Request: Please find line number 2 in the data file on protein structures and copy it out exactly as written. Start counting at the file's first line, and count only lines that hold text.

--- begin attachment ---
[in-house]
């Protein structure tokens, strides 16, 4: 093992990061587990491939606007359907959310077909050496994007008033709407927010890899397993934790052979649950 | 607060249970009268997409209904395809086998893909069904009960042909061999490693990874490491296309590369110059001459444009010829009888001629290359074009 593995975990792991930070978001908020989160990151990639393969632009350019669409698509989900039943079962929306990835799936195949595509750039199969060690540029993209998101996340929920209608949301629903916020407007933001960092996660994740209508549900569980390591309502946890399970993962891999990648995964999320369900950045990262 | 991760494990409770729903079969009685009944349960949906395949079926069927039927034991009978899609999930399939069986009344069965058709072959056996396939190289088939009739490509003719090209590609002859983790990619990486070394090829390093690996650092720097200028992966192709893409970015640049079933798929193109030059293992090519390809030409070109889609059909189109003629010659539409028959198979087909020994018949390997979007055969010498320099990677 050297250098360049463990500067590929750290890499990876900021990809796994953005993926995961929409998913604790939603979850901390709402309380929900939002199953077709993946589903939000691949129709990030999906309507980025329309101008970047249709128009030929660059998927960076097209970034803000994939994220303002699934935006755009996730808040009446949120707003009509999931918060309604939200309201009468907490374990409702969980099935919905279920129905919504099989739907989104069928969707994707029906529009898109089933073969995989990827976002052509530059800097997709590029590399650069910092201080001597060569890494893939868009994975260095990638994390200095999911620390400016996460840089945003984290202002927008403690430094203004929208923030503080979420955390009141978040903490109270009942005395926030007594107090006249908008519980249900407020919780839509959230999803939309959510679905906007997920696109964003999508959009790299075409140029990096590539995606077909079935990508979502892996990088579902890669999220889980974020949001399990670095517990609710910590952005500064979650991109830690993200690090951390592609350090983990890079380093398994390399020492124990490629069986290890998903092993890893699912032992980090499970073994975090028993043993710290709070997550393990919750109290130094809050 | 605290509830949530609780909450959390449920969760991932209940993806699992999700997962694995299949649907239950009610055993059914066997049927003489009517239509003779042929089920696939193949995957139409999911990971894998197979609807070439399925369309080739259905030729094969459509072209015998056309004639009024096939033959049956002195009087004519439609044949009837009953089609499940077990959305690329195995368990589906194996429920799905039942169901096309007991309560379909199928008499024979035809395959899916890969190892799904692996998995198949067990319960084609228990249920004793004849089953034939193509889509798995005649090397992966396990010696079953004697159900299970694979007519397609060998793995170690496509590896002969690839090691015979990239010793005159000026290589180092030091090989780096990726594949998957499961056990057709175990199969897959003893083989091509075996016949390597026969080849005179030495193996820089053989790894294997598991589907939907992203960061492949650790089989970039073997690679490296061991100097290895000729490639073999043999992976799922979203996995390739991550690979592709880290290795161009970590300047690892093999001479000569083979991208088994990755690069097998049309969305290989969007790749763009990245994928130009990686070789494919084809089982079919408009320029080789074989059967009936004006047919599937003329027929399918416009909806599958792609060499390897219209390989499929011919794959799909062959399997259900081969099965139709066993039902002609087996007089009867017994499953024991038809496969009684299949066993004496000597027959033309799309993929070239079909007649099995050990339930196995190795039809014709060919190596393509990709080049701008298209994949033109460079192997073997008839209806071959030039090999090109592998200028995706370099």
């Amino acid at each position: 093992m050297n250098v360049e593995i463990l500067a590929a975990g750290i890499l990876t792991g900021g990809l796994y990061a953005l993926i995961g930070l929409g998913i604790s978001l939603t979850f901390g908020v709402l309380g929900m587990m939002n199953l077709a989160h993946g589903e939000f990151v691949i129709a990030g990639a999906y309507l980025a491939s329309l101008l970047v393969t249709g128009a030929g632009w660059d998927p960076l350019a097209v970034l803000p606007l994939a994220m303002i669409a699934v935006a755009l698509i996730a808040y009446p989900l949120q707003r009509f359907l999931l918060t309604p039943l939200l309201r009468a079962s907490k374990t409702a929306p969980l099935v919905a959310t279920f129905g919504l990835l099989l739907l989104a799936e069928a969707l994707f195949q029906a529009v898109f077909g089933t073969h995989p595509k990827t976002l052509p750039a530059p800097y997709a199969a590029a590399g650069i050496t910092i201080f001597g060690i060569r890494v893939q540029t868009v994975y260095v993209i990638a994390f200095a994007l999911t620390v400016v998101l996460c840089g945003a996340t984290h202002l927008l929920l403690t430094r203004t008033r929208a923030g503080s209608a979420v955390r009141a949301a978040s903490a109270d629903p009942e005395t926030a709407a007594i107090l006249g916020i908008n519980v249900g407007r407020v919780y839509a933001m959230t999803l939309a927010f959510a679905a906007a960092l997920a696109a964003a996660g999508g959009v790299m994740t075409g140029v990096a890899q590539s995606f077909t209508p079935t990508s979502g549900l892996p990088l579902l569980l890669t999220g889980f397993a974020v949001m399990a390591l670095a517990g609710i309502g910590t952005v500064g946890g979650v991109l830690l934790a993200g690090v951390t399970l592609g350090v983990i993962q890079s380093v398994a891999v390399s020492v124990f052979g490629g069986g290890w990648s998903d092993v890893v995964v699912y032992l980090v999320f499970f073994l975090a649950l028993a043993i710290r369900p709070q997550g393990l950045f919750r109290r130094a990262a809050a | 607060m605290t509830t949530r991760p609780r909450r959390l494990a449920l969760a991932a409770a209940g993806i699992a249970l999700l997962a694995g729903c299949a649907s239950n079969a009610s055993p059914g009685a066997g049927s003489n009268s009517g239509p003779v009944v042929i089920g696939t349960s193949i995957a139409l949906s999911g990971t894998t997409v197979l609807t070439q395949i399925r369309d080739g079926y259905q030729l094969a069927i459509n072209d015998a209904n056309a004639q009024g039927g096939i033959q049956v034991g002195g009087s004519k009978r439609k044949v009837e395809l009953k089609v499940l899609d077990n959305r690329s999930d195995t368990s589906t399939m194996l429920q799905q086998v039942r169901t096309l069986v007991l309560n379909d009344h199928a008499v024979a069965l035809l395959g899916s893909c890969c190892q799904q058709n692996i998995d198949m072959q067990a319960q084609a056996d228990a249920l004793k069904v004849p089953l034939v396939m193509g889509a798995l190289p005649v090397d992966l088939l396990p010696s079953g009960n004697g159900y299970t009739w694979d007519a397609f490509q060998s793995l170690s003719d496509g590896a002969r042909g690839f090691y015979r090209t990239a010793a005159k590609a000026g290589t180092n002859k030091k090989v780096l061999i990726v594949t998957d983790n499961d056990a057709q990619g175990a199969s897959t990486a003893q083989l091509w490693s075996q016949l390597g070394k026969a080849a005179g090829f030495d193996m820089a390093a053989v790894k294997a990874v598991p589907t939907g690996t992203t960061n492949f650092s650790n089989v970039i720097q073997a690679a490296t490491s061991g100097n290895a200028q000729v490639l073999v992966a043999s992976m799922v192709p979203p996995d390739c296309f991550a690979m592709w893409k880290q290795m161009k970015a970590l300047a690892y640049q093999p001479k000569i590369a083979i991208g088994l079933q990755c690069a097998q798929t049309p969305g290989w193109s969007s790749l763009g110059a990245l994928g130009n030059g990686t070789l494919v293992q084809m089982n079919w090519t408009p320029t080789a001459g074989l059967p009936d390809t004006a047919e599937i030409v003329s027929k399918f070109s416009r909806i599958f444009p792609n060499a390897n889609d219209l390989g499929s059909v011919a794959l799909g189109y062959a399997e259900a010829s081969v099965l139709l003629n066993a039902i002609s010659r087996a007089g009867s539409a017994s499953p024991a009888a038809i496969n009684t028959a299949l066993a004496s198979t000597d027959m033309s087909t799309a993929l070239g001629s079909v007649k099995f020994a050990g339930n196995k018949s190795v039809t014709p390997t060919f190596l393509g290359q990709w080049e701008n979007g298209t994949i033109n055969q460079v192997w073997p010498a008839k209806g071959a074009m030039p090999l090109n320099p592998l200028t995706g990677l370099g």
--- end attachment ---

């Protein structure tokens, strides 16, 4: 093992990061587990491939606007359907959310077909050496994007008033709407927010890899397993934790052979649950 | 607060249970009268997409209904395809086998893909069904009960042909061999490693990874490491296309590369110059001459444009010829009888001629290359074009 593995975990792991930070978001908020989160990151990639393969632009350019669409698509989900039943079962929306990835799936195949595509750039199969060690540029993209998101996340929920209608949301629903916020407007933001960092996660994740209508549900569980390591309502946890399970993962891999990648995964999320369900950045990262 | 991760494990409770729903079969009685009944349960949906395949079926069927039927034991009978899609999930399939069986009344069965058709072959056996396939190289088939009739490509003719090209590609002859983790990619990486070394090829390093690996650092720097200028992966192709893409970015640049079933798929193109030059293992090519390809030409070109889609059909189109003629010659539409028959198979087909020994018949390997979007055969010498320099990677 050297250098360049463990500067590929750290890499990876900021990809796994953005993926995961929409998913604790939603979850901390709402309380929900939002199953077709993946589903939000691949129709990030999906309507980025329309101008970047249709128009030929660059998927960076097209970034803000994939994220303002699934935006755009996730808040009446949120707003009509999931918060309604939200309201009468907490374990409702969980099935919905279920129905919504099989739907989104069928969707994707029906529009898109089933073969995989990827976002052509530059800097997709590029590399650069910092201080001597060569890494893939868009994975260095990638994390200095999911620390400016996460840089945003984290202002927008403690430094203004929208923030503080979420955390009141978040903490109270009942005395926030007594107090006249908008519980249900407020919780839509959230999803939309959510679905906007997920696109964003999508959009790299075409140029990096590539995606077909079935990508979502892996990088579902890669999220889980974020949001399990670095517990609710910590952005500064979650991109830690993200690090951390592609350090983990890079380093398994390399020492124990490629069986290890998903092993890893699912032992980090499970073994975090028993043993710290709070997550393990919750109290130094809050 | 605290509830949530609780909450959390449920969760991932209940993806699992999700997962694995299949649907239950009610055993059914066997049927003489009517239509003779042929089920696939193949995957139409999911990971894998197979609807070439399925369309080739259905030729094969459509072209015998056309004639009024096939033959049956002195009087004519439609044949009837009953089609499940077990959305690329195995368990589906194996429920799905039942169901096309007991309560379909199928008499024979035809395959899916890969190892799904692996998995198949067990319960084609228990249920004793004849089953034939193509889509798995005649090397992966396990010696079953004697159900299970694979007519397609060998793995170690496509590896002969690839090691015979990239010793005159000026290589180092030091090989780096990726594949998957499961056990057709175990199969897959003893083989091509075996016949390597026969080849005179030495193996820089053989790894294997598991589907939907992203960061492949650790089989970039073997690679490296061991100097290895000729490639073999043999992976799922979203996995390739991550690979592709880290290795161009970590300047690892093999001479000569083979991208088994990755690069097998049309969305290989969007790749763009990245994928130009990686070789494919084809089982079919408009320029080789074989059967009936004006047919599937003329027929399918416009909806599958792609060499390897219209390989499929011919794959799909062959399997259900081969099965139709066993039902002609087996007089009867017994499953024991038809496969009684299949066993004496000597027959033309799309993929070239079909007649099995050990339930196995190795039809014709060919190596393509990709080049701008298209994949033109460079192997073997008839209806071959030039090999090109592998200028995706370099």